A diamond tile saw is essential for cutting natural stone tile and other hard tile. In this article a tiling pro explains how to make tough cuts like curves, corners and tiny slivers.
There's no substitute for a diamond tile saw when you have to make fine cuts—corners, curves, slivers—or cut stone or other hard tiles. In this article, we'll show you how a tile pro makes the tricky cuts that result in a first-class job. Tile-cutting diamond wet saws are available at rental stores, some large home centers and tile stores that cater to DIYers.
Set the saw up outside or in your garage or workshop. If a finished room is more convenient, cover the floor and wall behind the saw with plastic dropcloths. Then fill the tub with water.
Even though the tile saw looks scary, the blade is abrasive rather than toothed and therefore safer than wood-cutting saws. You'll still want to take precautions, as you would with any other saw.
Mark the tile with a lead or grease pencil. Set the tile against the fence on the sliding saw bed and line up the diamond blade with the cutting mark. Turn on the saw and wait for water to flow over the blade. Hold the tile on both sides of the cutting line and slowly feed it into the blade. As the cut nears completion, gently push the two halves of the tile together to prevent the tile from breaking before the cut is complete. When the cut is complete, carefully slide the bed and cut tile back toward you until the tile is clear of the blade.
Photo 1 shows the basic technique for making straight cuts. Wait for a stream of water to cover the blade before you start cutting. Watch the line as you cut and slightly adjust the position of the tile to keep the blade on the line. Move the tile slowly through the blade for the best-quality cut. If you hear the saw slow down, you're cutting too fast. Harder materials require slower feed rates. When you finish the cut, keep both hands on the tile and slide the table back and clear of the blade before you reach to switch off the saw.
Sight down the cutting mark and align it with the blade. Hold the tile in this position and guide it through the saw. Wear safety glasses.
Cut along both lines until the cuts intersect in the corner. Break out the waste piece.
Invert the tile on the sliding bed, then saw from the back of the tile to remove the remaining bit of tile and create a clean corner. You can cut a little past the corner on the backside.
Photo 2 shows how to make a freehand diagonal cut. Use this technique to cut any angle marked on tile. The key is to sight down the cutting line and align the blade with the line. If your tile is too large to fit between the fence and blade, lay the tile on top of the fence.
Shiny tiles can be hard to mark. If you're having trouble seeing your line as you cut, place a strip of masking tape on the tile and mark that instead.
Cut away excess material with two angle cuts. Then make a series of cuts to the curved line about every 1/2 in. For the cleanest breaks, try to cut at a right angle to the curve, as if you were cutting the spokes of a wheel.
Snap off the sawed sections with a tile nipper or by tapping each with the handle of a screwdriver or trowel.
Tilt up the front edge of the tile and clean up the cut by shaving away the excess. Remove no more than 1/16 in. at a time.
The completed curve, ready for installation.
You can even use your saw to cut inside curves (Photos 5 – 7). After breaking out the tile fingers (Photo 6), use the abrasive diamond blade to grind away excess tile and smooth the curve. Be careful, though; too much sideways pressure could damage the blade. Move the tile slowly across the blade, pressing lightly and nibbling off a fraction of an inch with each pass (Photo 7). Grip the tile firmly with both hands and tilt the edge closest to the blade up and off the bed to get a perpendicular cut.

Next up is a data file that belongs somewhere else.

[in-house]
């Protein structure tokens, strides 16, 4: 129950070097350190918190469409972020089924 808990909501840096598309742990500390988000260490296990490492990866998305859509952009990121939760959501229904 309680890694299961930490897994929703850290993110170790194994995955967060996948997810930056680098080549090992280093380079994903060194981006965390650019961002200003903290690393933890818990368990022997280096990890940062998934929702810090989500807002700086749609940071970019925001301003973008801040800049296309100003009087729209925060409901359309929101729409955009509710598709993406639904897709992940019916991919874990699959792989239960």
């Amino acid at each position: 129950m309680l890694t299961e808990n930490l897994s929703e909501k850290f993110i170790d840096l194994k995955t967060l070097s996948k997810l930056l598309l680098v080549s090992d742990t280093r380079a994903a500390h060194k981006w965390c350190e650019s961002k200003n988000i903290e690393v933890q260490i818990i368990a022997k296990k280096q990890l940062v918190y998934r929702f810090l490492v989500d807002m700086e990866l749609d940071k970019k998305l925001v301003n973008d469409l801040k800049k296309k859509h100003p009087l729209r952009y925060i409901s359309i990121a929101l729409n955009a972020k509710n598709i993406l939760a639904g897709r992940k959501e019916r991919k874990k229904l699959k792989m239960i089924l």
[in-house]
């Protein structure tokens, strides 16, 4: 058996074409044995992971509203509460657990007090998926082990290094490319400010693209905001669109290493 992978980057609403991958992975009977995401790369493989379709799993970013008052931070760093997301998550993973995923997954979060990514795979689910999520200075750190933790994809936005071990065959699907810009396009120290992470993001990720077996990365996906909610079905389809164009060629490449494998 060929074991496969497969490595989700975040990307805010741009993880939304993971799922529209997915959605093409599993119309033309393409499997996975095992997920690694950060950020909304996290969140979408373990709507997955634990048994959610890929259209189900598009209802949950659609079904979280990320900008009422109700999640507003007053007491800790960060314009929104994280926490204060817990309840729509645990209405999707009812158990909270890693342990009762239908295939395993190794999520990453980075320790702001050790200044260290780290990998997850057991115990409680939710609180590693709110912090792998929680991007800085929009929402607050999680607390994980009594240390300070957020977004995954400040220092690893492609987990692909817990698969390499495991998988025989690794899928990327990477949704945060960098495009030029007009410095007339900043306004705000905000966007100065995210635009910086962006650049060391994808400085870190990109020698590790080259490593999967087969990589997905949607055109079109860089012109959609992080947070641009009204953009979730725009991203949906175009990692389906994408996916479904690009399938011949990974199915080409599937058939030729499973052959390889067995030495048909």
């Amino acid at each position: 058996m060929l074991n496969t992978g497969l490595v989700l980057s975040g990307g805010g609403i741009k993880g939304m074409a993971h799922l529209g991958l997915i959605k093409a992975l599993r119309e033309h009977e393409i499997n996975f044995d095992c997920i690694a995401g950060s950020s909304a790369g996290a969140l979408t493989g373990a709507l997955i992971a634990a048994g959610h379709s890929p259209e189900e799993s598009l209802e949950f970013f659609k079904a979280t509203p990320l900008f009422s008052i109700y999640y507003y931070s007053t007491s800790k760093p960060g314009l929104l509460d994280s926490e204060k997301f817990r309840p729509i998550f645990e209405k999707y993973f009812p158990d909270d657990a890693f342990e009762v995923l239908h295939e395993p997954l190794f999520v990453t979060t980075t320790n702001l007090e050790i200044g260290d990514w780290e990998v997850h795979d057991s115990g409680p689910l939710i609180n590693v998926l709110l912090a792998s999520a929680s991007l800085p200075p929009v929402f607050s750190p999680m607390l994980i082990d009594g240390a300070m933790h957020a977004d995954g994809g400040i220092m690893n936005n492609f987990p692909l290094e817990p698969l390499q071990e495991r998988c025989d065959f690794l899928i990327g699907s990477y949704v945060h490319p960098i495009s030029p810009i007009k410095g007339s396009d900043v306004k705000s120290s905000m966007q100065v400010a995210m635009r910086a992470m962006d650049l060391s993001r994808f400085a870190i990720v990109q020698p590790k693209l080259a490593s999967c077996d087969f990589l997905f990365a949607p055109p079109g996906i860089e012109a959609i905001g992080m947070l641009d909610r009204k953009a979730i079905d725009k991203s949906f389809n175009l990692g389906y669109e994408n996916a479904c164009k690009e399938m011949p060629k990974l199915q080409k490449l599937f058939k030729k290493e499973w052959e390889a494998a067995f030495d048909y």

Butt a scrap of tile against the edge of the tile you want to trim. Push both pieces through the blade, using the basic cutting technique (Photo 1). Repeat this process until you've trimmed enough. Each pass will remove 1/8 in. or less.
Removing a tiny sliver of tile is tough because the blade tends to wander off the edge of the tile. The solution is to trap the blade between the tile you want to trim and a scrap (Photo 8). You may have to make several passes to shave away enough material.
Hold the tile trim against a block of wood cut at a 45-degree angle. Guide the tile through the saw to cut the angle.
A mitered border cut on the tile saw.
Fancy borders or stripes, called “listellos” in tile lingo, are a popular decorative feature that often requires miter cuts to fit around corners. A diamond wet saw makes these cuts effortlessly with the technique shown in Photo 9.
Press both halves of the tile together until the cut is complete to prevent the tile from breaking and chipping at the end of the cut.
With a little practice, cutting tile on a wet saw is almost trouble free. But there are a few common problems that are easy to avoid or fix with the right techniques.
Some types of tile tend to break when the cut is almost complete. Photo 10 shows the solution. Straying from the line is another common problem, especially when you're cutting without a fence or guide. You can't force the blade back to the line by twisting the tile. Instead, back up and recut the tile, slicing off a small amount of tile until the blade is back on track.
Have the necessary tools for this DIY project lined up before you start—you’ll save time and frustration.
You'll need to rent or buy a wet-cutting diamond tile saw.
Avoid last-minute shopping trips by having all your materials ready ahead of time. Here's a list.